Game 57: BOS vs. NYY — “El Gary” & Gardy rule the Bronx

Finishing a series on a win is always a good thing. Winning a series is always a good thing. Doing both of those in the Bronx against the Red Sox is a great thing. On another chilly day in the City, the Yankees faced off against their division and long-time rival Boston Red Sox to close out their mid-week series. And they did so with a rather large show of power.

This gave starter Michael Pineda a nice cushion to work from, which he did need from time to time. Pineda threw 110 pitches through his 7 innings, giving up just 4 hits, 2 walks, and 1 unearned run, striking out 8 Boston batters along the way. In the 4th, the lead-off batter reached 1st on a throwing error, moved to 2nd on a single, ended up at 3rd on a double play, and then scored on a passed ball.

The Red Sox did threaten at times, putting runners in scoring position four times. But Adam Warren threw a flawless 8th inning, breezing through the Red Sox in just 18 pitches, and Giovanni Gallegos got the first 2 outs of the 9th, including one great sliding catch by Ronald Torreyes. It would be closer Dellin Betances to create a dramatic flourish to the 9th inning — a walk, a strikeout wild pitch that allowed the batter to reach safely, and a walk to load up the bases — only to have Betances get a great strikeout on a wicked slider to end the game.

Meanwhile, the Yankees continued to give the Red Sox starter a really hard time. This same starter used to play with the Rays and the Tigers, so he’s faced the Yankees quite often. And consistently, the Yankees love hitting off him, as they did tonight — racking up 8 hits, 4 walks, and 6 runs in just 5 innings (and a whopping 107 pitches).

In the 2nd, Sanchez led-off with a walk and moved to 2nd on Gregorius’ single. Two outs later, Sanchez scored on Brett Gardner’s single. In the 3rd, with 1 out and runners on the corners, Gary Sanchez hit a big 3-run home run into the left field seats. And after Castro’s lead-off single in the 5th, Sanchez did it again and hit a big 2-run home run, this time to the right field seats.

As the Red Sox dipped into their bullpen, the Yankees continued their offensive march towards victory tonight. In the 6th, with 2 outs, Aaron Judge’s single became the hardest hit ball of the season, at 119.8 mph in exit velocity (though it should be noted that Judge has hit three 119+mph hits, and the rest of MLB has none). After moving to 2nd on Holliday’s walk, Judge then scored on Starlin Castro’s single.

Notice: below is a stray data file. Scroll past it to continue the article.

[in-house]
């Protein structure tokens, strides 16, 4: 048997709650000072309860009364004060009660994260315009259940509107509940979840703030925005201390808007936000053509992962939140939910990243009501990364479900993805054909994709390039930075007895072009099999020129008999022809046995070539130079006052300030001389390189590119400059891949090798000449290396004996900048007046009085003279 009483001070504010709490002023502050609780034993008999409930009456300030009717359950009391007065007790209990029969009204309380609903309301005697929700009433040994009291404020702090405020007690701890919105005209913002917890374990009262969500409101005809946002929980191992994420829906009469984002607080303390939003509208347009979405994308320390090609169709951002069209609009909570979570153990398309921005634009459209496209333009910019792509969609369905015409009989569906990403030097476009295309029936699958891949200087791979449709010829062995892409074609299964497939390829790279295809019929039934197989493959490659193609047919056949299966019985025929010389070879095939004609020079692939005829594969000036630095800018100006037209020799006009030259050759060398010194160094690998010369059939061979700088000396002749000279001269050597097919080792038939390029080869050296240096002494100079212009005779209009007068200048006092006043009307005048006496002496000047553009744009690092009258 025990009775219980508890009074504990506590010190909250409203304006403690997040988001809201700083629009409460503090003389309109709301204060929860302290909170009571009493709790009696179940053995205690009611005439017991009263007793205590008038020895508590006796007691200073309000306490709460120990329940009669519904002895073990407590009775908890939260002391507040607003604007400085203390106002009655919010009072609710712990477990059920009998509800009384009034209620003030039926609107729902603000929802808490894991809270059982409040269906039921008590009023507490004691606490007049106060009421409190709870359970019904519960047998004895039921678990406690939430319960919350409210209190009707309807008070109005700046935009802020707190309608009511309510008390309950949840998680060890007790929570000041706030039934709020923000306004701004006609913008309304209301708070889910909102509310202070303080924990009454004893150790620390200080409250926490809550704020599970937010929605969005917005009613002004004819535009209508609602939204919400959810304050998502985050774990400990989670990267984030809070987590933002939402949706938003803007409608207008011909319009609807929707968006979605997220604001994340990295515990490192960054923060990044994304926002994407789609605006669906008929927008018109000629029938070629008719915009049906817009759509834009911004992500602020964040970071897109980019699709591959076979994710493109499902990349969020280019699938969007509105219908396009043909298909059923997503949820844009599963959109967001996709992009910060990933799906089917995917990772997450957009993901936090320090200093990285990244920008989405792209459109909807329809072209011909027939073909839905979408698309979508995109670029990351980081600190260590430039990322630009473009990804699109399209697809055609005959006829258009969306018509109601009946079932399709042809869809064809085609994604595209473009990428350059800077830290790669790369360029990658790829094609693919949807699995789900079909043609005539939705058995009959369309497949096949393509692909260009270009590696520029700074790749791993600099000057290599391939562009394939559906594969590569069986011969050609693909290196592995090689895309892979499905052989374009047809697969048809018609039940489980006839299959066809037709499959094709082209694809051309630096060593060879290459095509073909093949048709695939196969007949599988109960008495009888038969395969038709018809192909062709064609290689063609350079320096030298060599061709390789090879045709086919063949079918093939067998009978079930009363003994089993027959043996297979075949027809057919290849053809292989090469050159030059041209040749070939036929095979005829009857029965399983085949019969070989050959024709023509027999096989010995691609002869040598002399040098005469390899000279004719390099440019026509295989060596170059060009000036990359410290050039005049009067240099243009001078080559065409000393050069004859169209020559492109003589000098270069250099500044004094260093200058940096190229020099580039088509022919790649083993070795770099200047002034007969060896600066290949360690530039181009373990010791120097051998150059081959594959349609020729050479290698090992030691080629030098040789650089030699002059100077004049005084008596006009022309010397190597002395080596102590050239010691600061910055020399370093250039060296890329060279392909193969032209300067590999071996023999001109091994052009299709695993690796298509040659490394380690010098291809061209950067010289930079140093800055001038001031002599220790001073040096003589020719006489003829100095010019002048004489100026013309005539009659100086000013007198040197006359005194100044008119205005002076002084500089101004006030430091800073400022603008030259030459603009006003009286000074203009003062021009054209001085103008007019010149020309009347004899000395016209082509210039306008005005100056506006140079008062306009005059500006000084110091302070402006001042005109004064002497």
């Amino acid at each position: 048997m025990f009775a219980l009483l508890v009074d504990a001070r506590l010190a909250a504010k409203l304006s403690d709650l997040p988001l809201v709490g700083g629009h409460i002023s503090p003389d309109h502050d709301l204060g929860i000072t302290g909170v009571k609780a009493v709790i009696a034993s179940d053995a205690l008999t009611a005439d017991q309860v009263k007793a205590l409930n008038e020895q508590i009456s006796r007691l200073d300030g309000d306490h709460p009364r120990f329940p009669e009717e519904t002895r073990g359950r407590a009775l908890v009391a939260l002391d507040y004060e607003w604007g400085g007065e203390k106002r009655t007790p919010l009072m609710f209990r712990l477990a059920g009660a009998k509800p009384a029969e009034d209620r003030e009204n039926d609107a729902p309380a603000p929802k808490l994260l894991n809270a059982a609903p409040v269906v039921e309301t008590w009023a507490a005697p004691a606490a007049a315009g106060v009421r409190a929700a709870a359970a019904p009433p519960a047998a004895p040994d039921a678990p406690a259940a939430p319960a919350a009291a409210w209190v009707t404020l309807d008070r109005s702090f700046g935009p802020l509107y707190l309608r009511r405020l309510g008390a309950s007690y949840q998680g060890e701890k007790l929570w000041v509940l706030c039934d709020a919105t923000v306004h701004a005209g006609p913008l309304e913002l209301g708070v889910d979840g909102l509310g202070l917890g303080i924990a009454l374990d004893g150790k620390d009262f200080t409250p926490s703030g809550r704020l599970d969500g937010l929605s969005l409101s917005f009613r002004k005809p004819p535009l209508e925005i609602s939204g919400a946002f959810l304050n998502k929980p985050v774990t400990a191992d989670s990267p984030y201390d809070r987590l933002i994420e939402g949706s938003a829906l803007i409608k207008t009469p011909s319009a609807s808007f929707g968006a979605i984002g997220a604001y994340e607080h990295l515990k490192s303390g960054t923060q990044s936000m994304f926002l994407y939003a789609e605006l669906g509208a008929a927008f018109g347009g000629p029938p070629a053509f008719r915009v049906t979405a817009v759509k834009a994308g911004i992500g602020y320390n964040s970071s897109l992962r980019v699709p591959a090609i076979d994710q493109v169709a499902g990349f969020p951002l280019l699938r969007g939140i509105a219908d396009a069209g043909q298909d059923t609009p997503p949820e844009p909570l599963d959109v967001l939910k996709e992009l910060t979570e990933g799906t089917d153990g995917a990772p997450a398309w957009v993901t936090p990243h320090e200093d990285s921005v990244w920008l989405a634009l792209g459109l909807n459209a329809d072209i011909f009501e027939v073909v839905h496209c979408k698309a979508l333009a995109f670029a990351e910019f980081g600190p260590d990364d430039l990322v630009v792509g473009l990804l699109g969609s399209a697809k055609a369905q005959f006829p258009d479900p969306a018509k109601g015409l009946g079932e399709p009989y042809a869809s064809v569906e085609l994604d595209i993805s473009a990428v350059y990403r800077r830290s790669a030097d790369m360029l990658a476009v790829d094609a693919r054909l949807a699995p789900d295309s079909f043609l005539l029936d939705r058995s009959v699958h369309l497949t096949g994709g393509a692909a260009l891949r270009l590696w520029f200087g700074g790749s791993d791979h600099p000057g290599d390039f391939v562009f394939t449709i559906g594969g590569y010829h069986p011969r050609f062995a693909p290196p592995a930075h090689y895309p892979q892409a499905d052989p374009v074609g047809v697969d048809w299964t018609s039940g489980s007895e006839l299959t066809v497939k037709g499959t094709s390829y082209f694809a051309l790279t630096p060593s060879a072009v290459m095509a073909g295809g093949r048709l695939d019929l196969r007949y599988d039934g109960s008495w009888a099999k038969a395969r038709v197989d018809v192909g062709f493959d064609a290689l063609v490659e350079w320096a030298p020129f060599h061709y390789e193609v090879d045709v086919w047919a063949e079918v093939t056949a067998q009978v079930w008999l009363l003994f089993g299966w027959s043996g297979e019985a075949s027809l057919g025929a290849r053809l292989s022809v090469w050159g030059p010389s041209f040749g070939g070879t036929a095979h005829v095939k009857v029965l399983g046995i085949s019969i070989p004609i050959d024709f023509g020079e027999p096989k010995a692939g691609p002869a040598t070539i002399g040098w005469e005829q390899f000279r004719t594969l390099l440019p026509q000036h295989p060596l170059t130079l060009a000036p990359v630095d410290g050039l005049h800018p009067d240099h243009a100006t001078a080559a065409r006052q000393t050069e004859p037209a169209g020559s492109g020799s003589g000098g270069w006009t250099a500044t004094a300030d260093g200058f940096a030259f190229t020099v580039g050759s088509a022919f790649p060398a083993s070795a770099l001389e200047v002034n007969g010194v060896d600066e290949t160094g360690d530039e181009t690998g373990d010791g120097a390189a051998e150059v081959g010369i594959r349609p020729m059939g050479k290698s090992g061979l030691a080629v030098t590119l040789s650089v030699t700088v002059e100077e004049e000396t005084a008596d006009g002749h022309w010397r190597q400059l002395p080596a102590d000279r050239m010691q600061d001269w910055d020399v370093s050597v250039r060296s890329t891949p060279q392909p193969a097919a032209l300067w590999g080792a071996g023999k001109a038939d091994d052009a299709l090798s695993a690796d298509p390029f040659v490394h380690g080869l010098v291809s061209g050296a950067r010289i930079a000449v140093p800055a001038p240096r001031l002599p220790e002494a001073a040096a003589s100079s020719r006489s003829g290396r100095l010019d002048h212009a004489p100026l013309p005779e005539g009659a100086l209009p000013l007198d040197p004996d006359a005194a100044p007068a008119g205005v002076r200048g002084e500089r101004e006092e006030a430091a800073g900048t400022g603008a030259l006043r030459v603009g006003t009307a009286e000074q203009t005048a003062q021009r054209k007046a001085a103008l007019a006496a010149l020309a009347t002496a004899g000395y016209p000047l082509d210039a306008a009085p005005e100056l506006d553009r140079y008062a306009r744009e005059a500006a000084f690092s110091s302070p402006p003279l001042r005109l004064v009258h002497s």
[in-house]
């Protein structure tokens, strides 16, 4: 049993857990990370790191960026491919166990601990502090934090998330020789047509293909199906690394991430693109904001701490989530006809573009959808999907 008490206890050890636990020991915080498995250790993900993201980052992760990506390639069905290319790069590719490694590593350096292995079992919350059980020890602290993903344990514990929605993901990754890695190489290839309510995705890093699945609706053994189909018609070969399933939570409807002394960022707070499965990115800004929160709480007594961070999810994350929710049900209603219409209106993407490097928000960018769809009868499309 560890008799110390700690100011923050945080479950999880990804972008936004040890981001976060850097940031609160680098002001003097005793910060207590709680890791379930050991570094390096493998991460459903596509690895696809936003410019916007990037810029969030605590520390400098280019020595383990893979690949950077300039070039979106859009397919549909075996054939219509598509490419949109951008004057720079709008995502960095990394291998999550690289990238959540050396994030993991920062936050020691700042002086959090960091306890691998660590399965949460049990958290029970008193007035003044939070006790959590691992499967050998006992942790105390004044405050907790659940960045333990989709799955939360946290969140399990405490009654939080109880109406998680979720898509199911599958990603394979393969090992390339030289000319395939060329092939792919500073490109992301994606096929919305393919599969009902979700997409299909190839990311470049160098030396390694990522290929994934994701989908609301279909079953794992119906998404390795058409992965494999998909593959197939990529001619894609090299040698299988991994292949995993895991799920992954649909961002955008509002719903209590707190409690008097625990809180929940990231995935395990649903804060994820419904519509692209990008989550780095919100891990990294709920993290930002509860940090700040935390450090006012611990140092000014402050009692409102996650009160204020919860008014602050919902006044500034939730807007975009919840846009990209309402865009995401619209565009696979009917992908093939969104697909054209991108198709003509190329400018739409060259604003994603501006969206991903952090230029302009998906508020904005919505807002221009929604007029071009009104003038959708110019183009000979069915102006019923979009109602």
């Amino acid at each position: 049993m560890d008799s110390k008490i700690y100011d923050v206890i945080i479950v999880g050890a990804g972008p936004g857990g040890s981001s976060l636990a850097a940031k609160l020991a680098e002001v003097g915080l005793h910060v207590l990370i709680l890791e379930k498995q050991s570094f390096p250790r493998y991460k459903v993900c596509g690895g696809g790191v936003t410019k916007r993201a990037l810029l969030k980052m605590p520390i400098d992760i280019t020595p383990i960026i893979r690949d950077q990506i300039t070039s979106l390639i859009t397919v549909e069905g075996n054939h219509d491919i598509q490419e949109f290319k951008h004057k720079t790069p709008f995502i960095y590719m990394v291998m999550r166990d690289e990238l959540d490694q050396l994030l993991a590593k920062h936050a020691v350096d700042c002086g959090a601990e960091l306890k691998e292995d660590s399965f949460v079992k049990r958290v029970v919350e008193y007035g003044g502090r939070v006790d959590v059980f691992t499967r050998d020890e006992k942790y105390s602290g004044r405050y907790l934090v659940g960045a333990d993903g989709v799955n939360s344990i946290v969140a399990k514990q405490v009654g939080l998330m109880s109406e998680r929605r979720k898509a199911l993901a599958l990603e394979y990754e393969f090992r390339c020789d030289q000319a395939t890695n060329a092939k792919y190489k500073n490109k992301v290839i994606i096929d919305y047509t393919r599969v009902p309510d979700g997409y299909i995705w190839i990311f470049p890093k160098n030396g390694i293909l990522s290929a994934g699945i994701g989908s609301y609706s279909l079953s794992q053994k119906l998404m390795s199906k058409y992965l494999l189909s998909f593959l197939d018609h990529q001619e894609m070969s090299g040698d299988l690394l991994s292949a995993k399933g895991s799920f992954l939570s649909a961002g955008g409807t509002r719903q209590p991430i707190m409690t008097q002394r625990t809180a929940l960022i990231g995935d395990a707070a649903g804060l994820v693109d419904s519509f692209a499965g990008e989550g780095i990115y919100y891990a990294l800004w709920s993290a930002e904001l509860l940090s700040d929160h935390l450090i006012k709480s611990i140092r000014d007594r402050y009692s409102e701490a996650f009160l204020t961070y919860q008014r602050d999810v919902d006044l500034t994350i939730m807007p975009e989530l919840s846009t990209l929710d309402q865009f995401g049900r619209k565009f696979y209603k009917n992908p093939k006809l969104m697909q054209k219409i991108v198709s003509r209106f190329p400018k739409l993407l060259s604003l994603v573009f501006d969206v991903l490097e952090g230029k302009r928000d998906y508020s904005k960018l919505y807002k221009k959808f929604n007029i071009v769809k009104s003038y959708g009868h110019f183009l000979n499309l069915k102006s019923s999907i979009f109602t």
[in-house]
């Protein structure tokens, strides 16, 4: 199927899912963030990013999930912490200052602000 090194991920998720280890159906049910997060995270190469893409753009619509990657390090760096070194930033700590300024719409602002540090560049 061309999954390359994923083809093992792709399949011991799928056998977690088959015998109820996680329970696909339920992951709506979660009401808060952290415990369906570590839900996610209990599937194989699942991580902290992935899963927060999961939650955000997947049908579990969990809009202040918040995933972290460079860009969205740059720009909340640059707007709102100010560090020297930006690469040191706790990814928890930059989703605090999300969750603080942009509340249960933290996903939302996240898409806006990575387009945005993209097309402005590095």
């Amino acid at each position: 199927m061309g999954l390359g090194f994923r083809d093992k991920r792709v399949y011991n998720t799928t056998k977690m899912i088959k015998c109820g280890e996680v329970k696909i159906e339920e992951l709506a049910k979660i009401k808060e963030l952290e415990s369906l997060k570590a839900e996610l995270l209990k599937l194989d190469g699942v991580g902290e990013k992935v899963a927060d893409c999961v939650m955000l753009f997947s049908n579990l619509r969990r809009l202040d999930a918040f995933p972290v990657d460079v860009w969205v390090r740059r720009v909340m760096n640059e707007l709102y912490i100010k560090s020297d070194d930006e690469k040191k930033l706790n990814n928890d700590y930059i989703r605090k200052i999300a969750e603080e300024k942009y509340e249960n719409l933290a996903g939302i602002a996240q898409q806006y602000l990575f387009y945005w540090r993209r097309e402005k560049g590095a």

And in the 8th, Brett Gardner led things off with his 13th home run of the season. Hicks and Judge singled, and Holliday was hit by a pitch to load the bases. All with no outs this inning. Castro hit into a fielder’s choice out at 2nd, which still scored Hicks to cap off the Yankees’ scoring tonight.

Final score: 9-1 Yankees, Yankees win series 2-1.

And the Yankees announced the lineup for their 70th Annual Old Timers’ Day in just over two weeks. Yankees Hall-of Famers and alumni scheduled to appear include: Jesse Barfield, Scott Bradley, Dr. Bobby Brown, Homer Bush, Rick Cerone, David Cone, Bucky Dent, Al Downing, Brian Doyle, Mariano Duncan, John Flaherty, Whitey Ford, Joe Girardi, Goose Gossage, Ron Guidry, Charlie Hayes, Rickey Henderson, Reggie Jackson, Scott Kamieniecki, Pat Kelly, Don Larsen, Graeme Lloyd, Hector Lopez, Sparkly Lyle, Kevin Maas, Tino Martinez, Lee Mazzilli, Ramiro Mendoza, Stump Merrill, Gene “Stick”
Michael, Gene Monahan, Jeff Nelson, Paul O’Neill, Jorge Posada (making his OTD debut!), Willie Randolph, Tim Raines, Mickey Rivers, Tanyon Sturtze, Ralph Terry, Marcus Thames, Joe Torre, Mike Torrez, Roy White, and Bernie Williams.

The widows of five Yankee legend will also make an appearance: Arlene Howard, widow of Elston Howard; Helen Hunter, widow of Jim “Catfish” Hunter; Jill Martin, widow of Billy Martin; Diana Munson, widow of Thurman Munson; and Kay Murcer, widow of Bobby Murcer.

Old Timer’s Day is coming up on Sunday, June 25. Gates will open at 10am that day. The “Old Timers” will play a short exhibition game before the regularly scheduled afternoon game the Yankees will play against the visiting Rangers at 2:05 pm. At the afternoon game the day before (Saturday, June 24), many of the above legends will be there to hang out with the fans, signing autographs and taking pictures. Basically, it’s going to be a weekend of legends. Have you got your tickets? I can’t wait!

Go Yankees!

Game 56: BOS vs. NYY — #CCStrong shuts out the competition